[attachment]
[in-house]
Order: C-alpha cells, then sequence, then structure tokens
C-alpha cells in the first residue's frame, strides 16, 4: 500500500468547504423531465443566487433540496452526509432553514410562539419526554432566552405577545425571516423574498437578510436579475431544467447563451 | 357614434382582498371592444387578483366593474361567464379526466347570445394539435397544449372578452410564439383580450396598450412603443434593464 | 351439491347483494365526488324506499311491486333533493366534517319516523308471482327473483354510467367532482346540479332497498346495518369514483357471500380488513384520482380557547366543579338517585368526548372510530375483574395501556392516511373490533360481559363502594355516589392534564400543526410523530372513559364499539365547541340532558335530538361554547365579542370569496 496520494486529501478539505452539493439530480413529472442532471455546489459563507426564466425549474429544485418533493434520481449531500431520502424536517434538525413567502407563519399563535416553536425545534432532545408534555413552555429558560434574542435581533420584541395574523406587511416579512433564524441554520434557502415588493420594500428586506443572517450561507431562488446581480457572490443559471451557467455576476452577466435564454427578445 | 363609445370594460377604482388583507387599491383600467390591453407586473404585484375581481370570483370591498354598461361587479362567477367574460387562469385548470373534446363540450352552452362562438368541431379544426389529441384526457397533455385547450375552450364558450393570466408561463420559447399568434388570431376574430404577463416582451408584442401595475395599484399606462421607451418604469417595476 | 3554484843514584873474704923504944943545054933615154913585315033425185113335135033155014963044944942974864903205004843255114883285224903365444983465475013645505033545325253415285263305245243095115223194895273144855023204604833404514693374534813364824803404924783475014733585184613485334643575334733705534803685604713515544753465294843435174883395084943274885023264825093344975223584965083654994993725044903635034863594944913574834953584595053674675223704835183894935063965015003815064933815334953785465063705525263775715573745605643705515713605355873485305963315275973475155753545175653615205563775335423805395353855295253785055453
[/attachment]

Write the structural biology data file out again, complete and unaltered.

[in-house]
Order: C-alpha cells, then sequence, then structure tokens
C-alpha cells in the first residue's frame, strides 16, 4: 500500500468547504423531465443566487433540496452526509432553514410562539419526554432566552405577545425571516423574498437578510436579475431544467447563451 | 357614434382582498371592444387578483366593474361567464379526466347570445394539435397544449372578452410564439383580450396598450412603443434593464 | 351439491347483494365526488324506499311491486333533493366534517319516523308471482327473483354510467367532482346540479332497498346495518369514483357471500380488513384520482380557547366543579338517585368526548372510530375483574395501556392516511373490533360481559363502594355516589392534564400543526410523530372513559364499539365547541340532558335530538361554547365579542370569496 496520494486529501478539505452539493439530480413529472442532471455546489459563507426564466425549474429544485418533493434520481449531500431520502424536517434538525413567502407563519399563535416553536425545534432532545408534555413552555429558560434574542435581533420584541395574523406587511416579512433564524441554520434557502415588493420594500428586506443572517450561507431562488446581480457572490443559471451557467455576476452577466435564454427578445 | 363609445370594460377604482388583507387599491383600467390591453407586473404585484375581481370570483370591498354598461361587479362567477367574460387562469385548470373534446363540450352552452362562438368541431379544426389529441384526457397533455385547450375552450364558450393570466408561463420559447399568434388570431376574430404577463416582451408584442401595475395599484399606462421607451418604469417595476 | 3554484843514584873474704923504944943545054933615154913585315033425185113335135033155014963044944942974864903205004843255114883285224903365444983465475013645505033545325253415285263305245243095115223194895273144855023204604833404514693374534813364824803404924783475014733585184613485334643575334733705534803685604713515544753465294843435174883395084943274885023264825093344975223584965083654994993725044903635034863594944913574834953584595053674675223704835183894935063965015003815064933815334953785465063705525263775715573745605643705515713605355873485305963315275973475155753545175653615205563775335423805395353855295253785055453